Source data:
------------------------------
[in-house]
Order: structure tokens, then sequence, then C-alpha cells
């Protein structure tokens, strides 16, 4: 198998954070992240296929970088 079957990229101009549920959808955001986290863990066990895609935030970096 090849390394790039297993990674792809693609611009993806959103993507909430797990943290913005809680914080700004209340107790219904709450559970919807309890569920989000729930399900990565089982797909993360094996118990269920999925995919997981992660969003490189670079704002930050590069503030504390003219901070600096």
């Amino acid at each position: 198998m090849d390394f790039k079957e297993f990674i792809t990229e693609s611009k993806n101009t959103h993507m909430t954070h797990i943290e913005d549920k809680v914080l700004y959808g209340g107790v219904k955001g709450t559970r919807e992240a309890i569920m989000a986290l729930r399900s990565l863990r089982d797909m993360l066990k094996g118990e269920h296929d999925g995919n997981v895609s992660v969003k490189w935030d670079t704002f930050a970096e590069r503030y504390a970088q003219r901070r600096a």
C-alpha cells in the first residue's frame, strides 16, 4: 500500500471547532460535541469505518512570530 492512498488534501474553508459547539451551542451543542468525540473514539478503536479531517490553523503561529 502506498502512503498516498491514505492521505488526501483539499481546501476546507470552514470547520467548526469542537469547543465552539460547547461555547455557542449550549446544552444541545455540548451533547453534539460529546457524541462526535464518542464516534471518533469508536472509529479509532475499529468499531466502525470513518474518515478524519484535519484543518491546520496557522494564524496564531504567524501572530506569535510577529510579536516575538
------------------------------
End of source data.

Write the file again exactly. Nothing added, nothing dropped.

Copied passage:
[in-house]
Order: structure tokens, then sequence, then C-alpha cells
């Protein structure tokens, strides 16, 4: 198998954070992240296929970088 079957990229101009549920959808955001986290863990066990895609935030970096 090849390394790039297993990674792809693609611009993806959103993507909430797990943290913005809680914080700004209340107790219904709450559970919807309890569920989000729930399900990565089982797909993360094996118990269920999925995919997981992660969003490189670079704002930050590069503030504390003219901070600096």
């Amino acid at each position: 198998m090849d390394f790039k079957e297993f990674i792809t990229e693609s611009k993806n101009t959103h993507m909430t954070h797990i943290e913005d549920k809680v914080l700004y959808g209340g107790v219904k955001g709450t559970r919807e992240a309890i569920m989000a986290l729930r399900s990565l863990r089982d797909m993360l066990k094996g118990e269920h296929d999925g995919n997981v895609s992660v969003k490189w935030d670079t704002f930050a970096e590069r503030y504390a970088q003219r901070r600096a």
C-alpha cells in the first residue's frame, strides 16, 4: 500500500471547532460535541469505518512570530 492512498488534501474553508459547539451551542451543542468525540473514539478503536479531517490553523503561529 502506498502512503498516498491514505492521505488526501483539499481546501476546507470552514470547520467548526469542537469547543465552539460547547461555547455557542449550549446544552444541545455540548451533547453534539460529546457524541462526535464518542464516534471518533469508536472509529479509532475499529468499531466502525470513518474518515478524519484535519484543518491546520496557522494564524496564531504567524501572530506569535510577529510579536516575538